Short Description of the Course:
The main goal of the course is to provide a general introduction to the history of Hungarian musical culture with special regard to its Central European environment in the age of modernity. The course concentrates on interactions between highly differing musical styles and genres, and between various national and ethnic groups of Central Europe in the field of musical culture. The course explores the local impact on masters of global importance (Haydn, Mahler, Bartók) and how some of the greatest minds absorbed the new trends of Western art music giving them a salient Hungarian feature (Kurtág, Ligeti).
The first part of the course covers the period from the last decades of the 18th century to the outbreak of the World War I. The exposition of various topics involves the survey of popular genres, e.g. Hungarian csárdás or Viennese Walzer and also that of classical composers of the region such as Ludwig van Beethoven, Franz Schubert, Johannes Brahms, Gustav Mahler and some leading figures of Hungarian music, e.g. Ferenc Erkel, Ferenc Liszt and Zoltán Kodály.
The second part of the course focuses on the 20th century. Being Hungary’s greatest and most influential 20th century composer, and an artist who can be seen as the link between late romanticism and high (or even post-) modernism, Béla Bartók’s life and work will be treated in detail. The last part of the semester gives a survey of how Bartók influenced Hungarian musical composition in the decades after 1950. Besides some politically loaded examples the main protagonists here will be composers who could build upon the Bartókian heritage without losing their aesthetic and political freedom and who became the most important figures in contemporary art music at the turn of the millennium, notably György Ligeti and György Kurtág.
The course includes two organized concert / opera visits.
Aim of the course:
Getting acquainted with the most important genres, styles, institutions, works and composers of two centuries of Hungarian art music, students are also introduced to the great tradition of Western classical music. They get the necessary intellectual tools for a better understanding of one of the most important cultural phenomena of Central Europe.
A very basic knowledge of Western art music and the geographical and historical frameworks of Central Europe.
Detailed Program and Class Schedule:
- Introduction: what is Central Europe? The master of the first Viennese modernism in splendid isolation: Joseph Haydn’s decades at the Esterházy court
- Competing traditions: local popular music, folk music, and their influence on ‘art music’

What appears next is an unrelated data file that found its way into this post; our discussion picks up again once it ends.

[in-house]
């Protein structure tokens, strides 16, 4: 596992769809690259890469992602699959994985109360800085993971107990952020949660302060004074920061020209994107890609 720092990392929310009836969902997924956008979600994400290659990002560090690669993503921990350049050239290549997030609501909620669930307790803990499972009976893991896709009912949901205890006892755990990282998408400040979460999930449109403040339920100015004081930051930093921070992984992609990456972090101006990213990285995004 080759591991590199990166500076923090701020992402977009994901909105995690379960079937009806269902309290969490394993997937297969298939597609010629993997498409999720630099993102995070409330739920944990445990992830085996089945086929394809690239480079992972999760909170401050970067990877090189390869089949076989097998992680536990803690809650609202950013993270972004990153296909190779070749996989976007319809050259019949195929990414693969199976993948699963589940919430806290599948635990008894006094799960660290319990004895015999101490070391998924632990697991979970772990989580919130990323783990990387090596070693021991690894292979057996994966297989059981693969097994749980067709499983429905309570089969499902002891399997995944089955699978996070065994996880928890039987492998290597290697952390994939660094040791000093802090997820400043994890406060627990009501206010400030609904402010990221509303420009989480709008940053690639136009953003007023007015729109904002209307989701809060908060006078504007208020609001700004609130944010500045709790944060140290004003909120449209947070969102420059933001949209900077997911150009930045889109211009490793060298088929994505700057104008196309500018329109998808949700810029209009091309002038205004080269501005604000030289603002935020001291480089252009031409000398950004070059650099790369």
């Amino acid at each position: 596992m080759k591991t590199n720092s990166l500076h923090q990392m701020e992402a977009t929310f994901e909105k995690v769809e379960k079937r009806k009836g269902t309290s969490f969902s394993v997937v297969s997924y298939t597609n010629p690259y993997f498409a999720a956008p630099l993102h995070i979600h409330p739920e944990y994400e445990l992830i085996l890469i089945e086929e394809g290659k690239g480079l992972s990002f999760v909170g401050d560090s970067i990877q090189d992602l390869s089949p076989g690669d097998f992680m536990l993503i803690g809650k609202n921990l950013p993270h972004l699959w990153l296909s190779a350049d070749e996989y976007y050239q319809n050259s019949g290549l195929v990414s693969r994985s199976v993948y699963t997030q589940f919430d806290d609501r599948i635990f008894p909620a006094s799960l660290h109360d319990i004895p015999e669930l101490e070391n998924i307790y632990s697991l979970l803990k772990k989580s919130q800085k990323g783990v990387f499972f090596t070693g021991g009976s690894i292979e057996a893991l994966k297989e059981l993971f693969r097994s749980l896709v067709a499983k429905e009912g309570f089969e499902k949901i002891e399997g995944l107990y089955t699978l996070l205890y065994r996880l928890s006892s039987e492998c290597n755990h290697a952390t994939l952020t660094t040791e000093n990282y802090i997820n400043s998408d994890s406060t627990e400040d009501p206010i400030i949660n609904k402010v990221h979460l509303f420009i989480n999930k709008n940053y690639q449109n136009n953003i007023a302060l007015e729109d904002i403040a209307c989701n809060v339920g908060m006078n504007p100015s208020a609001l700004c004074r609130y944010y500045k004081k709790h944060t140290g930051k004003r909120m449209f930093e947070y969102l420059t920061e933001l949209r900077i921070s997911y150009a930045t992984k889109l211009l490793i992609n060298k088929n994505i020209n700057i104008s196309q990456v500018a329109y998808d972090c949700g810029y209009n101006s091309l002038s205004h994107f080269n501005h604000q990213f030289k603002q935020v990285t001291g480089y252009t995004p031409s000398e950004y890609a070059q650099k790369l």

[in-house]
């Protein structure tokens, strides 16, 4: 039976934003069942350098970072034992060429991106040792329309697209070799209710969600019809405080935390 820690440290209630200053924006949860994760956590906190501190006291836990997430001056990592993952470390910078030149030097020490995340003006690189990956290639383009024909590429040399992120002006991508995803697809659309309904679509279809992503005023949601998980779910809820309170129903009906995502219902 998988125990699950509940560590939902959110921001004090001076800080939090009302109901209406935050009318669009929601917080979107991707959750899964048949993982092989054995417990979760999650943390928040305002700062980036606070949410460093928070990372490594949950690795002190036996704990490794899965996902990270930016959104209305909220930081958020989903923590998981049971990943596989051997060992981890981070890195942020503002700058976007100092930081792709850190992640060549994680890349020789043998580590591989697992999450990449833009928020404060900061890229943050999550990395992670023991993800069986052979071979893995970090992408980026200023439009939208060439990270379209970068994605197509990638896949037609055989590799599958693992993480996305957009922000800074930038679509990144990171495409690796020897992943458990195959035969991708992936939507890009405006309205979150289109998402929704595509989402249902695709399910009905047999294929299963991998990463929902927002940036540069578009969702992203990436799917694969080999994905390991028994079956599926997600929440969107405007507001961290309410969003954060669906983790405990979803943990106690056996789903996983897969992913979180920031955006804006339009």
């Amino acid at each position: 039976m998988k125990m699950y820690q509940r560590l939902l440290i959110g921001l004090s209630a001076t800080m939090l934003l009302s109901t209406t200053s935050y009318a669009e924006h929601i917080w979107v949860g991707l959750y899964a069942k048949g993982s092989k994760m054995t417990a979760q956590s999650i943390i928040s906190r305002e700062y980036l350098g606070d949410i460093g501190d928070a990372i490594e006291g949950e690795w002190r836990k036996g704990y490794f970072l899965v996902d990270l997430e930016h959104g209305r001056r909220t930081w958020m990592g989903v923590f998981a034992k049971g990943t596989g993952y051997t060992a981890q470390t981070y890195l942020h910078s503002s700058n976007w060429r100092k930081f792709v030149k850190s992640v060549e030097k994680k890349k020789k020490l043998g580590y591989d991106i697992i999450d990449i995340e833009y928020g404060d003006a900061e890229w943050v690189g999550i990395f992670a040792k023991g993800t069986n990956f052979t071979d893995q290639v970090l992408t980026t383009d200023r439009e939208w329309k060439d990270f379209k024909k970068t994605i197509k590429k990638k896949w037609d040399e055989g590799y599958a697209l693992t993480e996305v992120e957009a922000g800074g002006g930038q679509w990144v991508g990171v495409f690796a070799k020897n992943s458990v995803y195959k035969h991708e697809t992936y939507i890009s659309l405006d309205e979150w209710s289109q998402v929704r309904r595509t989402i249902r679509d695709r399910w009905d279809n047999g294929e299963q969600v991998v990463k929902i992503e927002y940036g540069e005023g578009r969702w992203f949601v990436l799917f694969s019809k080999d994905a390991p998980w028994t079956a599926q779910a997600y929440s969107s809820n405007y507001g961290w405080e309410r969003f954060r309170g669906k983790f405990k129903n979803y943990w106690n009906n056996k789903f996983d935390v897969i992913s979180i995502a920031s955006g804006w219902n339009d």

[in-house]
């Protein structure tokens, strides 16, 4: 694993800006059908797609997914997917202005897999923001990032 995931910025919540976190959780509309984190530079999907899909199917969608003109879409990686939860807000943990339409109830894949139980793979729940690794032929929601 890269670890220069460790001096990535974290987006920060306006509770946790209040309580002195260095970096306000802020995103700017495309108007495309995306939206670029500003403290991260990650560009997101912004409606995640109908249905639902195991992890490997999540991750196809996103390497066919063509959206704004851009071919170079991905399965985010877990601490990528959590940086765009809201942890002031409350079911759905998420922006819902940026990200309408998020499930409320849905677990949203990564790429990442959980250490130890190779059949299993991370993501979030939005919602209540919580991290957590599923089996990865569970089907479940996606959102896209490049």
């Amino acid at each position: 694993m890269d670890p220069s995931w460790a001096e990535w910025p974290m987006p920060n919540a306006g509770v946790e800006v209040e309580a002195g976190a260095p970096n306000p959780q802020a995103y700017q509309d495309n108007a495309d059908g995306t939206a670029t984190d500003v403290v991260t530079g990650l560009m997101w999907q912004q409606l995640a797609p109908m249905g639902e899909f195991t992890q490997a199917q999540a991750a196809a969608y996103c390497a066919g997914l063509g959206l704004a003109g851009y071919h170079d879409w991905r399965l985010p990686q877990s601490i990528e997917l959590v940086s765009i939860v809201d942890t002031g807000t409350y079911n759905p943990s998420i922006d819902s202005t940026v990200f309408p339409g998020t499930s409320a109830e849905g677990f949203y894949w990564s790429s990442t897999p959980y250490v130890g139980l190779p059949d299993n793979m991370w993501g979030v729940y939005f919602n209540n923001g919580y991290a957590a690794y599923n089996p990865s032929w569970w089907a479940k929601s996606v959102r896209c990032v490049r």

- The construction of national identity in music: the ‘Hungarian style’
- Multicultural city and national ambitions: the Gründerzeit of musical institutions in Budapest
- Music and multicultural identity: songs and symphonies by Gustav Mahler
- The colourful soundscape of the pre-war Austro-Hungarian Monarchy: from operetta to early avant-gardes
- Visit to the Hungarian State Opera.
- Roots and crossroads: Bartók’s early career and its intellectual background
- Between avant-garde and tradition: Bartók’s middle period and politics in Hungary during the interwar period
- Aesthetic compromise or new classicism? Bartók’s American years
- The musical scene after World War II in Hungary and in Europe.
- Political emigration, permanent musical revolution: the musical world of György Ligeti
- Inner emigration and reticence in music: the musical world of György Kurtág
- Visit to the Liszt Academy.
Method of instruction:
Lectures, free discussions
Richard Taruskin: Oxford History of Western Music. Oxford University Press, 2005 (pertinent chapters).
Lynn Hooker: ‘The political and cultural climate in Hungary at the turn of the twentieth century’ in: Amanda Bayley (ed.): The Cambridge Companion to Bartók. Cambridge University Press, 2001, 7–24.
David E. Schneider: Bartók, Hungary, and the Renewal of Tradition. University of California Press, 2006, 8–32. (First Chapter: ‘Tradition Rejected. Bartók’s Polemics and the Nineteenth-Century Hungarian Musical Inheritance’).
Janka Szendrei, et al. ‘Hungary’. The New Grove Dictionary of Music and Musicians, 2nd edition, 2001
Grading is based on student performance in three areas: 1) Regular attendance (at least 85% of the classes is required. 2) Submission of two essays (around 1000 words): personal accounts of two given music videos 3) Giving one 15 minute class presentation on a chosen topic
Lóránt Péteri (born 1976), musicologist, has been lecturing at AIT since the Autumn of 2011. He is professor and head of the Musicology Department of the Liszt Academy of Music, Budapest. He is a member of the Advisory Board of the Gustav Mahler Research Centre (Toblach), of the Council of the Hungarian Musicological Society, and of the Musicological Committee of the Hungarian Academy of Sciences. He has given papers about the music culture of state socialist Hungary and about the music of Gustav Mahler in international conferences (in Bristol, Brno, Budapest, Canterbury, Cardiff, Dobbiaco, Guildford, New York, Pittsburgh, Radziejowice, and Wrocław). Among his latest contributions is his chapter in The Routledge Handbook of Music Signification (2020).
Anna Belinszky is a Junior Reseach Fellow and PhD candidate in musicology at the Liszt Academy of Music, Budapest. Her research examines intersections of music, politics and aesthetics in the 19th century and specifically in the work of Johannes Brahms. Since 2016 she has been lecturing at the Liszt Academy on 19th and 20th century music history. Besides her studies and teaching activities she has been working as a music journalist and program annotator for various Hungarian cultural institutions. She also graduated as a psychologist from Eötvös Loránd University, Budapest.